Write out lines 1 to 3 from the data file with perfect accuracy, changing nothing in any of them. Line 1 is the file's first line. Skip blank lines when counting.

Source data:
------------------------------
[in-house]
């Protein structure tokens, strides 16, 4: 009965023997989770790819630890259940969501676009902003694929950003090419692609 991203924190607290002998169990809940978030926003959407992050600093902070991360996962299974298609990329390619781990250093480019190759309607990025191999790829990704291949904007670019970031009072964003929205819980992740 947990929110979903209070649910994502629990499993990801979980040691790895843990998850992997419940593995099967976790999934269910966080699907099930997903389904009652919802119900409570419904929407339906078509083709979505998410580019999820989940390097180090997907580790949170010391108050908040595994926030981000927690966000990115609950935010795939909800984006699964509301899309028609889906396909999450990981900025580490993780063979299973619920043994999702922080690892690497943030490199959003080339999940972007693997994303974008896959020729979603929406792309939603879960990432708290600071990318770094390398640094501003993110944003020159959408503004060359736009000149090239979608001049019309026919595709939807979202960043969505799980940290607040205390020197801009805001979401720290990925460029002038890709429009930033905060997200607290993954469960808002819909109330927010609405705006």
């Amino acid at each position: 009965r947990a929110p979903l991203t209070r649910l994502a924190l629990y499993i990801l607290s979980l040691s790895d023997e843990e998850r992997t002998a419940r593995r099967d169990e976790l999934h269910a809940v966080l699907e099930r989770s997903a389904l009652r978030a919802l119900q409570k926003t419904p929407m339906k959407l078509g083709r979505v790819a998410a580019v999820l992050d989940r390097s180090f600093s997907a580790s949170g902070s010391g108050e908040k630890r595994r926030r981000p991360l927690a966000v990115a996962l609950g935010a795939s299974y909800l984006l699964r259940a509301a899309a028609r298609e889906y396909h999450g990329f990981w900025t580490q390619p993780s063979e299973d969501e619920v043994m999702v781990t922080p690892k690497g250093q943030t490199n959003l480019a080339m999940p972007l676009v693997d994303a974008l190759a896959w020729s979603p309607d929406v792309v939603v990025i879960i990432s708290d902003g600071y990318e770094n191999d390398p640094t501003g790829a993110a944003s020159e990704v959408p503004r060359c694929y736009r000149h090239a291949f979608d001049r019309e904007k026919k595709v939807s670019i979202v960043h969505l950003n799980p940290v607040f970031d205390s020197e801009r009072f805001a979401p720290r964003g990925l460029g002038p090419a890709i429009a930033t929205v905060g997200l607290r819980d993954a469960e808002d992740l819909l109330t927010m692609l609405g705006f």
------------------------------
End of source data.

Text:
[in-house]
């Protein structure tokens, strides 16, 4: 009965023997989770790819630890259940969501676009902003694929950003090419692609 991203924190607290002998169990809940978030926003959407992050600093902070991360996962299974298609990329390619781990250093480019190759309607990025191999790829990704291949904007670019970031009072964003929205819980992740 947990929110979903209070649910994502629990499993990801979980040691790895843990998850992997419940593995099967976790999934269910966080699907099930997903389904009652919802119900409570419904929407339906078509083709979505998410580019999820989940390097180090997907580790949170010391108050908040595994926030981000927690966000990115609950935010795939909800984006699964509301899309028609889906396909999450990981900025580490993780063979299973619920043994999702922080690892690497943030490199959003080339999940972007693997994303974008896959020729979603929406792309939603879960990432708290600071990318770094390398640094501003993110944003020159959408503004060359736009000149090239979608001049019309026919595709939807979202960043969505799980940290607040205390020197801009805001979401720290990925460029002038890709429009930033905060997200607290993954469960808002819909109330927010609405705006």
């Amino acid at each position: 009965r947990a929110p979903l991203t209070r649910l994502a924190l629990y499993i990801l607290s979980l040691s790895d023997e843990e998850r992997t002998a419940r593995r099967d169990e976790l999934h269910a809940v966080l699907e099930r989770s997903a389904l009652r978030a919802l119900q409570k926003t419904p929407m339906k959407l078509g083709r979505v790819a998410a580019v999820l992050d989940r390097s180090f600093s997907a580790s949170g902070s010391g108050e908040k630890r595994r926030r981000p991360l927690a966000v990115a996962l609950g935010a795939s299974y909800l984006l699964r259940a509301a899309a028609r298609e889906y396909h999450g990329f990981w900025t580490q390619p993780s063979e299973d969501e619920v043994m999702v781990t922080p690892k690497g250093q943030t490199n959003l480019a080339m999940p972007l676009v693997d994303a974008l190759a896959w020729s979603p309607d929406v792309v939603v990025i879960i990432s708290d902003g600071y990318e770094n191999d390398p640094t501003g790829a993110a944003s020159e990704v959408p503004r060359c694929y736009r000149h090239a291949f979608d001049r019309e904007k026919k595709v939807s670019i979202v960043h969505l950003n799980p940290v607040f970031d205390s020197e801009r009072f805001a979401p720290r964003g990925l460029g002038p090419a890709i429009a930033t929205v905060g997200l607290r819980d993954a469960e808002d992740l819909l109330t927010m692609l609405g705006f």